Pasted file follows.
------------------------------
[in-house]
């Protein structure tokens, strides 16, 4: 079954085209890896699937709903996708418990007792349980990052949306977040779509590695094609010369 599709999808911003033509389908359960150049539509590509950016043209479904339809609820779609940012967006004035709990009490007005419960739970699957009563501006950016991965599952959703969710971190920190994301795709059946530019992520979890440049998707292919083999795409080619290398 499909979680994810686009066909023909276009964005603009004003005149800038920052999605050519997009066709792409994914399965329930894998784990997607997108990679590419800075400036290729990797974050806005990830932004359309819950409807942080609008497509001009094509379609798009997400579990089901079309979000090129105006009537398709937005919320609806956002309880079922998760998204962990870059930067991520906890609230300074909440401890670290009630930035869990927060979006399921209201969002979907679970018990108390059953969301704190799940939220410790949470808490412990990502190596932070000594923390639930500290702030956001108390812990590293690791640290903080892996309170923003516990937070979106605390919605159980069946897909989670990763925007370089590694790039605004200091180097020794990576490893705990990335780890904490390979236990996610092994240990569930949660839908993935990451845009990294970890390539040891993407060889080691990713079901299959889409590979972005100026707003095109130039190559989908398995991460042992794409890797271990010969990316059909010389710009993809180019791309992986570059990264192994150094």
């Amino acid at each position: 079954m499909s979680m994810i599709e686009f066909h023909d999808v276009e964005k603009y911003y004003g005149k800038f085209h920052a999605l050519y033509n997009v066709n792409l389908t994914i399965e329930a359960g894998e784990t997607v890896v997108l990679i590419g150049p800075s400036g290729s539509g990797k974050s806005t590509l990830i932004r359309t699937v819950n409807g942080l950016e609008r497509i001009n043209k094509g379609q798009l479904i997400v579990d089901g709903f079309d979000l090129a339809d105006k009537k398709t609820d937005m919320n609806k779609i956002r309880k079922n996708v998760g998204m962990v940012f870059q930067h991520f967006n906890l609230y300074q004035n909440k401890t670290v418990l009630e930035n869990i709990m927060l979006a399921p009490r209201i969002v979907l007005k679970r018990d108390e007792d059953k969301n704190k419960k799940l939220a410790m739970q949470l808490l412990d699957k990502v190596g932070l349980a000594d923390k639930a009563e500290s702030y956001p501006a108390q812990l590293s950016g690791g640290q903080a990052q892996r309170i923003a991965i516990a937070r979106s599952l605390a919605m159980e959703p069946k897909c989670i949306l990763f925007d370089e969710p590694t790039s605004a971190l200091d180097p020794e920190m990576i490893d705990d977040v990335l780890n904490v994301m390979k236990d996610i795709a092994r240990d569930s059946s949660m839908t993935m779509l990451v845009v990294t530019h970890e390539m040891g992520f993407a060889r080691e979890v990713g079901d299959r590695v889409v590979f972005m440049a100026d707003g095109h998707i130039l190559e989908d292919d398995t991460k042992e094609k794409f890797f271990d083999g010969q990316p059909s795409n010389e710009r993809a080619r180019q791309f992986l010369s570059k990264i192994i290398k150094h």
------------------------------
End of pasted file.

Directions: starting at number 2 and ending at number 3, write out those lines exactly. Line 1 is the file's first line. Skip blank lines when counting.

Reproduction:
């Protein structure tokens, strides 16, 4: 079954085209890896699937709903996708418990007792349980990052949306977040779509590695094609010369 599709999808911003033509389908359960150049539509590509950016043209479904339809609820779609940012967006004035709990009490007005419960739970699957009563501006950016991965599952959703969710971190920190994301795709059946530019992520979890440049998707292919083999795409080619290398 499909979680994810686009066909023909276009964005603009004003005149800038920052999605050519997009066709792409994914399965329930894998784990997607997108990679590419800075400036290729990797974050806005990830932004359309819950409807942080609008497509001009094509379609798009997400579990089901079309979000090129105006009537398709937005919320609806956002309880079922998760998204962990870059930067991520906890609230300074909440401890670290009630930035869990927060979006399921209201969002979907679970018990108390059953969301704190799940939220410790949470808490412990990502190596932070000594923390639930500290702030956001108390812990590293690791640290903080892996309170923003516990937070979106605390919605159980069946897909989670990763925007370089590694790039605004200091180097020794990576490893705990990335780890904490390979236990996610092994240990569930949660839908993935990451845009990294970890390539040891993407060889080691990713079901299959889409590979972005100026707003095109130039190559989908398995991460042992794409890797271990010969990316059909010389710009993809180019791309992986570059990264192994150094």
């Amino acid at each position: 079954m499909s979680m994810i599709e686009f066909h023909d999808v276009e964005k603009y911003y004003g005149k800038f085209h920052a999605l050519y033509n997009v066709n792409l389908t994914i399965e329930a359960g894998e784990t997607v890896v997108l990679i590419g150049p800075s400036g290729s539509g990797k974050s806005t590509l990830i932004r359309t699937v819950n409807g942080l950016e609008r497509i001009n043209k094509g379609q798009l479904i997400v579990d089901g709903f079309d979000l090129a339809d105006k009537k398709t609820d937005m919320n609806k779609i956002r309880k079922n996708v998760g998204m962990v940012f870059q930067h991520f967006n906890l609230y300074q004035n909440k401890t670290v418990l009630e930035n869990i709990m927060l979006a399921p009490r209201i969002v979907l007005k679970r018990d108390e007792d059953k969301n704190k419960k799940l939220a410790m739970q949470l808490l412990d699957k990502v190596g932070l349980a000594d923390k639930a009563e500290s702030y956001p501006a108390q812990l590293s950016g690791g640290q903080a990052q892996r309170i923003a991965i516990a937070r979106s599952l605390a919605m159980e959703p069946k897909c989670i949306l990763f925007d370089e969710p590694t790039s605004a971190l200091d180097p020794e920190m990576i490893d705990d977040v990335l780890n904490v994301m390979k236990d996610i795709a092994r240990d569930s059946s949660m839908t993935m779509l990451v845009v990294t530019h970890e390539m040891g992520f993407a060889r080691e979890v990713g079901d299959r590695v889409v590979f972005m440049a100026d707003g095109h998707i130039l190559e989908d292919d398995t991460k042992e094609k794409f890797f271990d083999g010969q990316p059909s795409n010389e710009r993809a080619r180019q791309f992986l010369s570059k990264i192994i290398k150094h």